For Sauna and Socialism


Sähköpostiini kolahti tänään ilmoitus Dan Wyman Booksin uudesta luettelosta: Catalog 97 For Sauna and Socialism – Scarce and unusual finnish-american imprints of the 20th century.

Luettelossa on kaikkiaan 666 nimikettä, lähinnä ns. pienpainatteita, lentokirjasiksi niitä kaiketi voisi kutsua. Suurimmalta osin ne on julkaistu erilaisten työväenjärjestöjen tai -organisaatioiden toimesta. Voi olla että osa niistä löytyy myös suomalaisista arkistoista (Kansan Arkisto, Työväen Arkisto) tai Kansalliskirjaston kokoelmista.  Monipuolista ja laajaa siirtolaisten julkaisutoiminta näyttää ainakin olleen. Laitan tähän myös osan luettelon esittelystä, jossa kuvailllaan julkaisutoiminnan joitakin osia:

In the 1890s, Finnish immigrants in Boston and New York formed the first workingmen’s benevolent associations, the Saima Aid Society and the Imatra Society, dedicated to educational and fraternal needs Explicitly socialist propaganda among the Finns dates back to 1899, when a number of independent local organizations emerged, primarily in the Eastern and Midwestern states. Only a fraction of these Finnish clubs were in any way connected with the organized socialist political movement. In 1899, an expelled socialist student from Helsinki, Antero F. Tanner, established a socialist club in Rockport, Massachusetts. From this, Tanner moved into publishing, launching a Finnish-language newspaper which declared its intention to speak for the poor and exploited at the beginning of 1900. A total of 24 weekly issues were published before Tanner’s newspaper was forced to cease publication due to lack of funds. Tanner thereafter went on a national organizing tour in 1901, as did his colleague, Martin Hendrickson. One of the places that Hendrickson pioneered was in the Finnish communities of Minnesota, where the first socialist club, “Jousi” (“Crossbow”), was established in Hancock, Michigan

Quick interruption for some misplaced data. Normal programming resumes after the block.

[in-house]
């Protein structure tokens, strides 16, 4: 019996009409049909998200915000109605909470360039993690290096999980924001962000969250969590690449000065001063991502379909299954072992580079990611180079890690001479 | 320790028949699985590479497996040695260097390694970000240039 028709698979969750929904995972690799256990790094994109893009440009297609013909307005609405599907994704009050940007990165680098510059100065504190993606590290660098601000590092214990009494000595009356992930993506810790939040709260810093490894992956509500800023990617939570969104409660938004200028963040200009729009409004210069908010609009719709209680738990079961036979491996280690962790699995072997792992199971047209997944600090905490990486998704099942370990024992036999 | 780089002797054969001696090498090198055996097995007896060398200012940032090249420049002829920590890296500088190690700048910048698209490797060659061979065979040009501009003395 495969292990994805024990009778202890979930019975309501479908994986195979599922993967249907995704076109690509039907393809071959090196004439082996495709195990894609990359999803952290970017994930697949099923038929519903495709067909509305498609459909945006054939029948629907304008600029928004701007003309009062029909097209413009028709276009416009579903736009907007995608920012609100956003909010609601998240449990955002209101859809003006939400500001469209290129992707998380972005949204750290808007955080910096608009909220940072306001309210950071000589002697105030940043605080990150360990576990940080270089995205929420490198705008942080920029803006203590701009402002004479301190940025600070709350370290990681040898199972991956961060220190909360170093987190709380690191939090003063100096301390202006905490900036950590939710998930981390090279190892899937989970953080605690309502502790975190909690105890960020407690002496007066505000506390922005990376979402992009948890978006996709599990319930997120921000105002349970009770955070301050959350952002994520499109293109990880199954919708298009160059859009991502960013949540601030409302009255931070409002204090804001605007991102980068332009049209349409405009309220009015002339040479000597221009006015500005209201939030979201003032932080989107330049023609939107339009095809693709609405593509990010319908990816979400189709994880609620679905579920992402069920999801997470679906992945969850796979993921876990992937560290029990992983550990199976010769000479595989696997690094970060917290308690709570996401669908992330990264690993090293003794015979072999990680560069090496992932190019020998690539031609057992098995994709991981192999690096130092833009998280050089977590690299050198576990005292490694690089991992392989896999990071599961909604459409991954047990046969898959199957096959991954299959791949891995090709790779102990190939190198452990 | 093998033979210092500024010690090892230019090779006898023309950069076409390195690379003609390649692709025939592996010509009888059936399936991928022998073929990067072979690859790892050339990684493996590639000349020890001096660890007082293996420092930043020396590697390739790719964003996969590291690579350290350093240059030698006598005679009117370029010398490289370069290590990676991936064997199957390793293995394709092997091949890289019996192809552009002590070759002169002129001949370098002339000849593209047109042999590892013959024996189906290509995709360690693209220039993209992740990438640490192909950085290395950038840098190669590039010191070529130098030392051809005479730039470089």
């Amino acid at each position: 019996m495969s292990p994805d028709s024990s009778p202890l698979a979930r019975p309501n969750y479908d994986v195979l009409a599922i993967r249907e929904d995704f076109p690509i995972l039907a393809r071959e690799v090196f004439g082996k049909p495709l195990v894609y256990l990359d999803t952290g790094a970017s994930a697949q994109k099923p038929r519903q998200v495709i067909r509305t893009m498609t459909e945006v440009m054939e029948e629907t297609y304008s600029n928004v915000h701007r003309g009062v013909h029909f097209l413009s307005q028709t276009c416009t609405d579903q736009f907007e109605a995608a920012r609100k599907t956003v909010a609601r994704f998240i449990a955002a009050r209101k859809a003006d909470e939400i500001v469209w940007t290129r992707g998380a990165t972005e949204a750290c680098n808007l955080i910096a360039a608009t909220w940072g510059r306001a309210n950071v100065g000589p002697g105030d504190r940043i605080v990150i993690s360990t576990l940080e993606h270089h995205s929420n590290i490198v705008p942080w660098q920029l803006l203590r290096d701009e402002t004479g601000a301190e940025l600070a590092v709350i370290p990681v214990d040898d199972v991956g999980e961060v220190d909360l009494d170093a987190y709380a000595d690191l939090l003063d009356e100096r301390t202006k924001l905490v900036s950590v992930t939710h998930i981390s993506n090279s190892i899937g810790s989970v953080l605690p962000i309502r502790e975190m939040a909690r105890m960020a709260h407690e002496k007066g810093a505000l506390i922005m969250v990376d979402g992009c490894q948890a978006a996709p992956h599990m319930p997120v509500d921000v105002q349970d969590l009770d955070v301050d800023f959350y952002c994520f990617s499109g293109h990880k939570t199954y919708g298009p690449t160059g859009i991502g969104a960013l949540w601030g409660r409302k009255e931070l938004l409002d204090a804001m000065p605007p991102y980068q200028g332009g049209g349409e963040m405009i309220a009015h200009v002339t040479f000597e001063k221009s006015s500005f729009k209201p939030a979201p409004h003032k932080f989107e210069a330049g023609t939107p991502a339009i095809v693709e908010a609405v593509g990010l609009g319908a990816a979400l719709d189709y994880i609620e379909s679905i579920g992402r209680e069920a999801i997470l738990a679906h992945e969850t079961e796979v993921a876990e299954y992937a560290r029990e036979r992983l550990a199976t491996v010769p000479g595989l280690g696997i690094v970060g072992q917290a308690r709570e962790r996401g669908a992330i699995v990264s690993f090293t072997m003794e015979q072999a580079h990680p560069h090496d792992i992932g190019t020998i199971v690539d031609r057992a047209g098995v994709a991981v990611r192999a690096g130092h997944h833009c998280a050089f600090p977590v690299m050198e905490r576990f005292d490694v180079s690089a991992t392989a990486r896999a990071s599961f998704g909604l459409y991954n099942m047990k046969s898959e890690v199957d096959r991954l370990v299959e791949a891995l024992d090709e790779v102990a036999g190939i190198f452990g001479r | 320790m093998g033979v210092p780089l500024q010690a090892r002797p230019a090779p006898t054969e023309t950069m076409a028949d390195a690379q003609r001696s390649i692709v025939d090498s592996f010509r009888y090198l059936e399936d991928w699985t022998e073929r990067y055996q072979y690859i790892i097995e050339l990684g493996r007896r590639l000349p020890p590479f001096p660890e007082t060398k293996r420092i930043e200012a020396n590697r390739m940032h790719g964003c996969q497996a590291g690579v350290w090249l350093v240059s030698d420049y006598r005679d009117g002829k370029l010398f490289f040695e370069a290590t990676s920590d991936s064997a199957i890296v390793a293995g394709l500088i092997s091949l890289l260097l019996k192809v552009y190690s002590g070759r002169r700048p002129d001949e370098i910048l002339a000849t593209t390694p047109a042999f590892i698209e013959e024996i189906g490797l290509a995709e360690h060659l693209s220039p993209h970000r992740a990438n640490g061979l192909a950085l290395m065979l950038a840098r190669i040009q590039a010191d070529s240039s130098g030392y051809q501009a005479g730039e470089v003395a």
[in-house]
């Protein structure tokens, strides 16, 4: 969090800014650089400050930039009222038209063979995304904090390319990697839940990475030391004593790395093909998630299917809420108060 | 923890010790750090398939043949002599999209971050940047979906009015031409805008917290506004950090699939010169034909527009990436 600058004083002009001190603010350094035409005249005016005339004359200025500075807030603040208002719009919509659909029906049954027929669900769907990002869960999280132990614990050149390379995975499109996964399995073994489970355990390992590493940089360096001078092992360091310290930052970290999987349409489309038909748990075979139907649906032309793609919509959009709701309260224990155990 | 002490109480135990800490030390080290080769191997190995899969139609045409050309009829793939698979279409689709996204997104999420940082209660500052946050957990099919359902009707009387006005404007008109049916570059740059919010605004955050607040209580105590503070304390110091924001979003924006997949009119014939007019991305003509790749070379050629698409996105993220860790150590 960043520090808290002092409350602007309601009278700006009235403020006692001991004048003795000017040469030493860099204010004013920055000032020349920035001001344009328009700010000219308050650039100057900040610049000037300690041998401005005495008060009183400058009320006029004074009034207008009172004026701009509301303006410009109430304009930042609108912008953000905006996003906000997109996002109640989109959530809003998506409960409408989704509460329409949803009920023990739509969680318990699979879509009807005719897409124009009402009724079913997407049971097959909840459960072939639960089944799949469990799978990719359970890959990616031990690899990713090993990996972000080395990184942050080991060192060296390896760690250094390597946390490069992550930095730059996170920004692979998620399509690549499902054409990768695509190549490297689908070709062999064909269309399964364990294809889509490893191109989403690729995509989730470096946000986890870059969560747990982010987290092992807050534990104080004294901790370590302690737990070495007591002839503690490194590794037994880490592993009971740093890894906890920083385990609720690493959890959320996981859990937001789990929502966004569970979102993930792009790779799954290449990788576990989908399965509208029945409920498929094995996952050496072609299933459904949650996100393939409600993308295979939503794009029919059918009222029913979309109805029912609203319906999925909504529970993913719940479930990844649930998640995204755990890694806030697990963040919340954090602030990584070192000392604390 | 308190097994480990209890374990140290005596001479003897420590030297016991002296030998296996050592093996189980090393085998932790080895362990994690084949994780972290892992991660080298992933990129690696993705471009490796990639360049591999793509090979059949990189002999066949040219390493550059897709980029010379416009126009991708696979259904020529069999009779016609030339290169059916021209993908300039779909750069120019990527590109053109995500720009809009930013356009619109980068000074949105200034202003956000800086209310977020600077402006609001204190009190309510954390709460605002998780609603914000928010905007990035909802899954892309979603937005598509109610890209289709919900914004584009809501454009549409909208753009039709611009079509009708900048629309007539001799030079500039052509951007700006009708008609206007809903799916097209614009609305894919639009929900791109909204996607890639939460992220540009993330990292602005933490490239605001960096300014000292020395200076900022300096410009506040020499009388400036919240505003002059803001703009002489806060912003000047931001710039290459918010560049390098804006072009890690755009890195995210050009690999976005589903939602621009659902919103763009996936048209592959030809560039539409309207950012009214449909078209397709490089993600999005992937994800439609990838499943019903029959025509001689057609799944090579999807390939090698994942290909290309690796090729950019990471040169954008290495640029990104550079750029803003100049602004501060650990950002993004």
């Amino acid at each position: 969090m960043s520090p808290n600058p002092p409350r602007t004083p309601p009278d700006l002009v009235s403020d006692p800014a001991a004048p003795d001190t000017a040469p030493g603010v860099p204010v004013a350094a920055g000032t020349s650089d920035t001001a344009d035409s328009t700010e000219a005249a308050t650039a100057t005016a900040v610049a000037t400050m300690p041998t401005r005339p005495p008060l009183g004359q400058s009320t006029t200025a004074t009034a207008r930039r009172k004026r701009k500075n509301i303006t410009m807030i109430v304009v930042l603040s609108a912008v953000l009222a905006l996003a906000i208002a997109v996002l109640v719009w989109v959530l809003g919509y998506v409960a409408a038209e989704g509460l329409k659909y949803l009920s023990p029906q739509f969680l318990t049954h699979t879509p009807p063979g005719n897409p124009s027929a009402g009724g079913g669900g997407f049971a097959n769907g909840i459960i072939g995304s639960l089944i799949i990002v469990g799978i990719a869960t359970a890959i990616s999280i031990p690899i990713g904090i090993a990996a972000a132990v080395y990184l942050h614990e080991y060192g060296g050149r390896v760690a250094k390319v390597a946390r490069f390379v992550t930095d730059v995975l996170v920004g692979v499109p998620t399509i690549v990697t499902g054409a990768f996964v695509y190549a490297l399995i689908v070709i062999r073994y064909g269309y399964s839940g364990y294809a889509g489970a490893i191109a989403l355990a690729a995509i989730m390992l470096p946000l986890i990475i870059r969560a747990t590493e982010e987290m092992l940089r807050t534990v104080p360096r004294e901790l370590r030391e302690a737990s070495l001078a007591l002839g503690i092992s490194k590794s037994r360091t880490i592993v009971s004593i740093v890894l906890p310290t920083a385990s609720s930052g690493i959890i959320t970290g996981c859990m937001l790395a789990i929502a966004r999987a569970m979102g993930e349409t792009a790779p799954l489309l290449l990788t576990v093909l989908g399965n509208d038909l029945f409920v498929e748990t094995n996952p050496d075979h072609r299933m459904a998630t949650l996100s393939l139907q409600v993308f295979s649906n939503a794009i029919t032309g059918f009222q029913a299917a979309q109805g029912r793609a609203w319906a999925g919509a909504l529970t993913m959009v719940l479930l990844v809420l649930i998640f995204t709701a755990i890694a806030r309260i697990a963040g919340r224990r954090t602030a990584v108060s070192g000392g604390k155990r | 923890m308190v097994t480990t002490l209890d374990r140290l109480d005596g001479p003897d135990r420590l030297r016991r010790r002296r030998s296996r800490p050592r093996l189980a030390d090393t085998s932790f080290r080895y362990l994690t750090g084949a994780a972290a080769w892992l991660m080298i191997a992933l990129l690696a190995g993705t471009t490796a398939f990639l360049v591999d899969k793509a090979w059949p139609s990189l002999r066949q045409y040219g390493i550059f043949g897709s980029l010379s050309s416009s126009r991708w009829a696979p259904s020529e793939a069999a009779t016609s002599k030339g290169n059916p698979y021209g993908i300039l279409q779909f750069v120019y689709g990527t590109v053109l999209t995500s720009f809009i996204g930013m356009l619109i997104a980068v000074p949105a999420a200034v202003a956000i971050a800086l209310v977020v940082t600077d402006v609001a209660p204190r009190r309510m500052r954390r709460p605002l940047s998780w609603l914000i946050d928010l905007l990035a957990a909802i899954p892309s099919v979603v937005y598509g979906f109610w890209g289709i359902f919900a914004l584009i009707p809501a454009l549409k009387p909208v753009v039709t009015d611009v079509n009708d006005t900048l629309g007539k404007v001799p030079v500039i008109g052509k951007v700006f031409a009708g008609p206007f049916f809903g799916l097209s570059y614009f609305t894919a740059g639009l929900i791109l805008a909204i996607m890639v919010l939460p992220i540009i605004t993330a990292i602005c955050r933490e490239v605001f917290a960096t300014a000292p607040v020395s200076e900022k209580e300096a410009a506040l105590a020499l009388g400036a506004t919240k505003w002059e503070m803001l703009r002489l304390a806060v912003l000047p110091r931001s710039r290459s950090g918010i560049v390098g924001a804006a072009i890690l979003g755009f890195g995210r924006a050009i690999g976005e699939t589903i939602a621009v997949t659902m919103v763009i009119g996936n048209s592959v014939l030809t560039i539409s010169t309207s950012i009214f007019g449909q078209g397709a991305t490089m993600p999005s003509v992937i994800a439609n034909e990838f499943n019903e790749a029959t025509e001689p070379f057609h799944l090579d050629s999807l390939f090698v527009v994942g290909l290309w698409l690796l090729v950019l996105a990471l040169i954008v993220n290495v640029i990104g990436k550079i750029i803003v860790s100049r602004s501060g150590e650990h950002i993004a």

In 1903, a satirical, pro-socialist journal called Uusi Meikäläinen (“New Fellow-Countryman”) was published in Fitchburg, Massachusetts, by a recent arrival, Urho A. Makinen. Makinen joined with another new Finnish emigré, Antti Tarmo, and others and purchased a small press in Worcester where the American Finnish Workers Publishing Co. was formed. On July 8, 1903, the board of this company began the publication of a workingclass newspaper in the Finnish language, Amerikan Suomalainen Työmies (“American Finnish Worker”). This would emerge as Työmies, the leading Finnish-language newspaper in America. The publication began to appear on July 20, 1903, as a four page weekly. The first editor of the publication was Victor Kosonen who editorialized in the first issue of the publication the fundamental role the paper would play in support of “human dignity and justice for the oppressed peoples.” In May 1904, the board decided to move the newspaper to the largest Finnish community in the Midwest — Hancock, Michigan.[5] Työmies’ first Michigan-produced issue appeared on August 16, 1904, and included the election platform of Socialist Party Presidential candidate Eugene V. Debs.

Luettelo kokonaisuudessaan löytyy osoitteesta